Urine gamma-synuclein as a biomarker for the diagnosis of bladder cancer
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Caiyun Liu1,2,*, Bingbing Shi3,*, Chonghua Hao4,*, Qinghai Wang5,*, Qiang Lv6,*, Nianzeng Xing7,*, Jianzhong Shou8,*, Like Qu1,2, Yanning Gao9, Chao Qin6, Jiyu Zhao7, Chengchao Shou1,2
1Key Laboratory of Carcinogenesis and Translational Research (Ministry of Education) and Molecular Biology, Peking University Cancer Hospital & Institute, Beijing, China
2Department of Biochemistry & Molecular Biology, Peking University Cancer Hospital & Institute, Beijing, China
3Department of Urology, Peking Union Medical College Hospital, Chinese Academy of Medical Sciences and Peking Union Medical College, Beijing, China
4Department of Clinical Laboratory, Shanxi Provincial People’s Hospital, Taiyuan, China
5Department of Kidney Transplantation, The Affiliated Hospital of Qingdao University, Qingdao, China
6Department of Urology, First Affiliated Hospital of Nanjing Medical University, Nanjing, China
7Department of Urology, Beijing Chaoyang Hospital, Capital Medical University, Beijing, China
8Department of Urology, Cancer Hospital, Chinese Academy of Medical Sciences, Beijing, China
9Department of Etiology and Carcinogenesis, Cancer Institute & Hospital, Chinese Academy of Medical Sciences, Beijing, China
*These authors have contributed equally to this work
Chengchao Shou, email: email@example.com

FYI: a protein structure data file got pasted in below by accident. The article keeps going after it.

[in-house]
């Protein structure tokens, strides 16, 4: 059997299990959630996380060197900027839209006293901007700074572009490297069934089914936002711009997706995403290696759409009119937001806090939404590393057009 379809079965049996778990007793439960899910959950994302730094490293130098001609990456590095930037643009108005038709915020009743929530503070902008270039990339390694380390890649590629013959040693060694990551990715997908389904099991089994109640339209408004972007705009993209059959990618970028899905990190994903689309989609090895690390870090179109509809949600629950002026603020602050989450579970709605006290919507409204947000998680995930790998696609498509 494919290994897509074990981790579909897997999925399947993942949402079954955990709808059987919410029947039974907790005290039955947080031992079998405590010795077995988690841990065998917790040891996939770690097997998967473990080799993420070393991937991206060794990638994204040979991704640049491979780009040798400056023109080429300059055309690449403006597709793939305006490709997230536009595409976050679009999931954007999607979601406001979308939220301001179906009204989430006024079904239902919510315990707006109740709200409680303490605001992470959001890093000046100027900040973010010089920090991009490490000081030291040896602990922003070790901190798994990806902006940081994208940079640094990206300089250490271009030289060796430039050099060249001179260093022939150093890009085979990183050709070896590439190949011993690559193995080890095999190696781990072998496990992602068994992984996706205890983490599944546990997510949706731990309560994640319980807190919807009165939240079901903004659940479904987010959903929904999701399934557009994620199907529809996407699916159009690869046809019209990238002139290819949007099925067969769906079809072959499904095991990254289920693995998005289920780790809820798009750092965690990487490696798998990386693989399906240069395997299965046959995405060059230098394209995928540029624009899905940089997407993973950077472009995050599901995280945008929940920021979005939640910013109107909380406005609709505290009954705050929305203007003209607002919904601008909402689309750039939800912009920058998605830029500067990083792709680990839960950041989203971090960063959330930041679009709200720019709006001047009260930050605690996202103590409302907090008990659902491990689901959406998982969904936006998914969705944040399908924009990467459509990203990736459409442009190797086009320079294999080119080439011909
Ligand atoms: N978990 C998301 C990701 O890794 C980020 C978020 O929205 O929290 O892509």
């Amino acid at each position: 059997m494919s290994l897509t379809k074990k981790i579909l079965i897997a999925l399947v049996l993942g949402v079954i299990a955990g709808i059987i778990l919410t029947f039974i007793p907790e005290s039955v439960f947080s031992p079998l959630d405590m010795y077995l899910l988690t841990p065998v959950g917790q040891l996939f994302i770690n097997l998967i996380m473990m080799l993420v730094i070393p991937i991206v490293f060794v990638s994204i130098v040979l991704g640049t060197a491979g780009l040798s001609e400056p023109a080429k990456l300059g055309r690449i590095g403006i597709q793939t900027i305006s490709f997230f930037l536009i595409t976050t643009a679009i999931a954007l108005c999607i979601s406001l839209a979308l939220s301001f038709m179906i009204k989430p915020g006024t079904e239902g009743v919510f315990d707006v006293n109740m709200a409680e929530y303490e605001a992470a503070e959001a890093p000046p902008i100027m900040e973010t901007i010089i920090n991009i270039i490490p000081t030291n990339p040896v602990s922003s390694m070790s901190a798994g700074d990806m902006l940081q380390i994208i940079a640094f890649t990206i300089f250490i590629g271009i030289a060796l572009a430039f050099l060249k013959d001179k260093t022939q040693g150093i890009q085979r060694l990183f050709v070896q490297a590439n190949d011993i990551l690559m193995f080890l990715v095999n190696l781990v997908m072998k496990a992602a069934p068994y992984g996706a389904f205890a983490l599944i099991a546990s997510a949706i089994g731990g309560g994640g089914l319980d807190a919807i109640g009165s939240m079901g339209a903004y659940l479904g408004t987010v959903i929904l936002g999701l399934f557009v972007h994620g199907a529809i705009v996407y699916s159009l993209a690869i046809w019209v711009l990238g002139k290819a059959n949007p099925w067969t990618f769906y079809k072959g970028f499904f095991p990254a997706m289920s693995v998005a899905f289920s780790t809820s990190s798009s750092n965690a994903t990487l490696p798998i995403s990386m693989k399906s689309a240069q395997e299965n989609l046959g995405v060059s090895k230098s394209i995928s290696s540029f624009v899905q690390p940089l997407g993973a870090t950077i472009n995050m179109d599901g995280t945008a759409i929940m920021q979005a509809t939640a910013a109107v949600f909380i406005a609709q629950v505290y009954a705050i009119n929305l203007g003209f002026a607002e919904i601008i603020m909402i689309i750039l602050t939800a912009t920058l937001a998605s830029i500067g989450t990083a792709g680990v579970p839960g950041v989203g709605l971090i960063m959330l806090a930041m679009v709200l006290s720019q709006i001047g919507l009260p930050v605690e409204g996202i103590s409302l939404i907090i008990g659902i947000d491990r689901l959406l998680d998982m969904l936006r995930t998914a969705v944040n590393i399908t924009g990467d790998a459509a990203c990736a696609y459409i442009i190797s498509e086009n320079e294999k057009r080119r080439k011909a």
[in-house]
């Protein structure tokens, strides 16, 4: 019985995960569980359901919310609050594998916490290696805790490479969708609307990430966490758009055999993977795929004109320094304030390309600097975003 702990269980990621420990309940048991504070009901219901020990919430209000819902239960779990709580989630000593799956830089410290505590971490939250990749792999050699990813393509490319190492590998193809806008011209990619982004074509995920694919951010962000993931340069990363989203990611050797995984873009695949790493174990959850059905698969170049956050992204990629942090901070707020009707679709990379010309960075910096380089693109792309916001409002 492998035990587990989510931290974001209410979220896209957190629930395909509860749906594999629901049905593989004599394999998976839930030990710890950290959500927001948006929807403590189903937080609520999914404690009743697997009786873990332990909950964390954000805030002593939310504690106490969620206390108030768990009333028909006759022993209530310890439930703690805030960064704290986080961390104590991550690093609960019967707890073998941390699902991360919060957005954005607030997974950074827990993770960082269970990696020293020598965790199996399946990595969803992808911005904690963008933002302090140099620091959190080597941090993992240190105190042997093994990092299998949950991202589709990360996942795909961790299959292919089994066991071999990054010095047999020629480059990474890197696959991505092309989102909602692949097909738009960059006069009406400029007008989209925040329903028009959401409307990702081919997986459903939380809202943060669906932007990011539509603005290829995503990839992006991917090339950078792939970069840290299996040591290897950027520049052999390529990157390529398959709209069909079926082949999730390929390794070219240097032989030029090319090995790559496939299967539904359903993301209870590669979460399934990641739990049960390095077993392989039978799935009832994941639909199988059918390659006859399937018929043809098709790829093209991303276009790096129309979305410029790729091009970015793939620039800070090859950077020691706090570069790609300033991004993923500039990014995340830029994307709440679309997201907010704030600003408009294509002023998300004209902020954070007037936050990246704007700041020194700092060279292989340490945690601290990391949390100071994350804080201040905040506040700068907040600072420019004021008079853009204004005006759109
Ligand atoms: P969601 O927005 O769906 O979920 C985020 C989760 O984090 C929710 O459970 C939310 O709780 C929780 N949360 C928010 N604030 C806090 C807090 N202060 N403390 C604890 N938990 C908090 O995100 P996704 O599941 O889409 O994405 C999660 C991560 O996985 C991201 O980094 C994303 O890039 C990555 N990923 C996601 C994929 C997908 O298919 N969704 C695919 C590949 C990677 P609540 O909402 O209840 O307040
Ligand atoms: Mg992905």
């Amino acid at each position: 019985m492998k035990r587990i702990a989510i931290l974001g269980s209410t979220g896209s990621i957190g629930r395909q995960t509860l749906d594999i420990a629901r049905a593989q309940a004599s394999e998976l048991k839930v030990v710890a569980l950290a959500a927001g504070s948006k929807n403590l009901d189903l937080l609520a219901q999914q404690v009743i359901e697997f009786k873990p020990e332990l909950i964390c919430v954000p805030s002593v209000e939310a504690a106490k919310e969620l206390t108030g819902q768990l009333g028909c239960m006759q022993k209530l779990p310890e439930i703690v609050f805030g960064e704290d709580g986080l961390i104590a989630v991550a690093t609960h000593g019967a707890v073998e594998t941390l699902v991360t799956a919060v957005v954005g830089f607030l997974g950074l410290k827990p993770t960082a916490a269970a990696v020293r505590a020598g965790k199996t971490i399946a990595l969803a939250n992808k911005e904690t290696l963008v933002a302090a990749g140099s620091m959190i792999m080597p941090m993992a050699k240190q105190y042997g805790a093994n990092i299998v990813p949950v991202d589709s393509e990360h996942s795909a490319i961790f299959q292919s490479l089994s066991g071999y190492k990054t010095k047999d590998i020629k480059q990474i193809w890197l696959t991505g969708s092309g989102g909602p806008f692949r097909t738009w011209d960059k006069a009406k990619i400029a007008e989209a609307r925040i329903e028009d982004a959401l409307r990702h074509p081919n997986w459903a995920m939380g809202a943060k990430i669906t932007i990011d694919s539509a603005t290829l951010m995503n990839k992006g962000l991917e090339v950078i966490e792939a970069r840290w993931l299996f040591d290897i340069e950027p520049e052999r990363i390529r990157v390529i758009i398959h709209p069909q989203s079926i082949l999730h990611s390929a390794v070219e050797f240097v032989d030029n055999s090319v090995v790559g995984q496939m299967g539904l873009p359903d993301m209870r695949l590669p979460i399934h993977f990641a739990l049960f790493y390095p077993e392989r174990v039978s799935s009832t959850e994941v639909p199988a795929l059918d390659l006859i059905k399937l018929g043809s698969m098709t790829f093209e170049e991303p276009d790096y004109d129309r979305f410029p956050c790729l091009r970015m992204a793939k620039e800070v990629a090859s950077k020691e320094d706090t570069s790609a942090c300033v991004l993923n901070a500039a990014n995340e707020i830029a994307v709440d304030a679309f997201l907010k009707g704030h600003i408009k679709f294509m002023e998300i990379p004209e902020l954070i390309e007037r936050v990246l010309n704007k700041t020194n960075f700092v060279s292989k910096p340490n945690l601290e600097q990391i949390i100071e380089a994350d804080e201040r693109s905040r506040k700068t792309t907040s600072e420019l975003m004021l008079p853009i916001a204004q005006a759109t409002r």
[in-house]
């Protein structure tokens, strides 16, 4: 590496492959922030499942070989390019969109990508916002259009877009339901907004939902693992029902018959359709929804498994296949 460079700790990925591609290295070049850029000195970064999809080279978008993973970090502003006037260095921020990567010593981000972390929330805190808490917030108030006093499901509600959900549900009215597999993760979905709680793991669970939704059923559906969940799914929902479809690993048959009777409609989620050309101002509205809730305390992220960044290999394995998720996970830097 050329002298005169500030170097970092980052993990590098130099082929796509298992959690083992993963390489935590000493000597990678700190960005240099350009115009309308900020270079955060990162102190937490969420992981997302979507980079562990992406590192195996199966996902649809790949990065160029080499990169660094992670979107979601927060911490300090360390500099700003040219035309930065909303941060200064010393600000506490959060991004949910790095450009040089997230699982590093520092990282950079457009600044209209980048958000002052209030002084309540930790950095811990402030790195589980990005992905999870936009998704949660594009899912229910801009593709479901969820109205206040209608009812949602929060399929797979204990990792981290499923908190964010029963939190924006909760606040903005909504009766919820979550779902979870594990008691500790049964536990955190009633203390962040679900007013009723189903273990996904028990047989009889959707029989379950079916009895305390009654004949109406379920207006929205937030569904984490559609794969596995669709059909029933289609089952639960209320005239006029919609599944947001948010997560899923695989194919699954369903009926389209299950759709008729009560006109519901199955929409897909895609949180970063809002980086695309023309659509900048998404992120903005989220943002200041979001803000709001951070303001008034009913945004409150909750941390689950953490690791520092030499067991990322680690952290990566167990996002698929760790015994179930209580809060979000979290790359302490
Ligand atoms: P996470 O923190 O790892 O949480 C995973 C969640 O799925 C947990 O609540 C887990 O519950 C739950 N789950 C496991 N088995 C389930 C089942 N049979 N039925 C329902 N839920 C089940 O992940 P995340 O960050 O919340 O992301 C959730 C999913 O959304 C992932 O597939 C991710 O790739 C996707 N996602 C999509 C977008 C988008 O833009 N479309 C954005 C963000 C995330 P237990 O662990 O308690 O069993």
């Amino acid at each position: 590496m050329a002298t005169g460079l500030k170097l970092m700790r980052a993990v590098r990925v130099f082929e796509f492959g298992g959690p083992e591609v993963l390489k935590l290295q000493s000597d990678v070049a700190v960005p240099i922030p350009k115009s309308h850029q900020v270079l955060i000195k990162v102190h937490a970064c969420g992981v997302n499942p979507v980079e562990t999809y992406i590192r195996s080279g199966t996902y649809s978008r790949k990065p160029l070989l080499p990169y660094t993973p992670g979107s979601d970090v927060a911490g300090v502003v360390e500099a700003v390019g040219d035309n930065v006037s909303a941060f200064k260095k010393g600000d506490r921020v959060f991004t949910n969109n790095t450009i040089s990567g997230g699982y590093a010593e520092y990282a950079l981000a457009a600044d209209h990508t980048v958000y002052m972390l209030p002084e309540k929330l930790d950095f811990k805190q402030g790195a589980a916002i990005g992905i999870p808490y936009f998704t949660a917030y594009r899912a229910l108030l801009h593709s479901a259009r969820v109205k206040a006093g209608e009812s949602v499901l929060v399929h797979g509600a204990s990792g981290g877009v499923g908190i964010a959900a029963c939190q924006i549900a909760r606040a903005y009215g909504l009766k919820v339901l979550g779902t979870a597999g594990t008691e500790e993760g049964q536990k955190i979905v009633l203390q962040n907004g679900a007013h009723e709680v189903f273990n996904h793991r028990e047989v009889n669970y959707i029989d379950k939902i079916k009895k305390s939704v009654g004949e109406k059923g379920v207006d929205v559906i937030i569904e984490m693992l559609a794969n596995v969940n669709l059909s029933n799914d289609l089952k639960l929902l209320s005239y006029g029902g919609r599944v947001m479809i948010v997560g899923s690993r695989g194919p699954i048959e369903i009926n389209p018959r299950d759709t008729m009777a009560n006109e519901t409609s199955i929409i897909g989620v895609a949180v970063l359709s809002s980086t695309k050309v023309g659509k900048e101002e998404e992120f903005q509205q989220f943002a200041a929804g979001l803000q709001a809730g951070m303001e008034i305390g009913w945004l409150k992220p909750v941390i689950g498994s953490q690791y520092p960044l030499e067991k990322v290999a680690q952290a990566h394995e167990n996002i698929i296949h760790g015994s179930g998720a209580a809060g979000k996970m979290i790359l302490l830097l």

Keywords: urine, gamma-synuclein, bladder cancer, diagnosis, prognosis
Received: November 22, 2015 Accepted: March 29, 2016 Published: May 19, 2016
Gamma-synuclein (SNCG) is secreted from tumor cells and elevated in the urine of bladder cancer (BCa) patients, however, the diagnostic and prognostic values of urine SNCG for BCa remain unknown. Here, we used enzyme immunoassay and western blotting to measure urine SNCG levels. Patients with BCa or other urological diseases and healthy controls were enrolled at four Chinese hospitals from April 2010 to November 2014. Diagnostic performance was evaluated by analyzing the area under receiver operating characteristic curves (AUROCs). The AUROC was 0.903 ± 0.019 (95% confidence interval [CI], 0.867 - 0.940) for the test and 0.929 ± 0.015 (95% CI, 0.901 - 0.958) for the validation cohort. The optimal cutoff value yielded sensitivities of 68.4%, 62.4% and specificities of 97.4%, 97.8% for the test and validation cohort, respectively. Urine SNCG levels were decreased after tumor resection, but were higher in BCa patients with recurrence than those without (P = 0.001). The urine SNCG levels in patients with urological benign diseases were significantly lower than BCa patients (all P < 0.05) but higher than healthy controls (all P < 0.05). Hematuria did not interfere with the SNCG detection by spiking urine specimens with whole blood. Compared with a nuclear-matrix-protein-22 assay in an additional cohort excluding hematuria, SNCG showed a similar sensitivity and higher specificity. In summary, our results demonstrated that urine SNCG can discriminate BCa from urinary diseases, and is a useful prognosticator of postsurgical recurrence.
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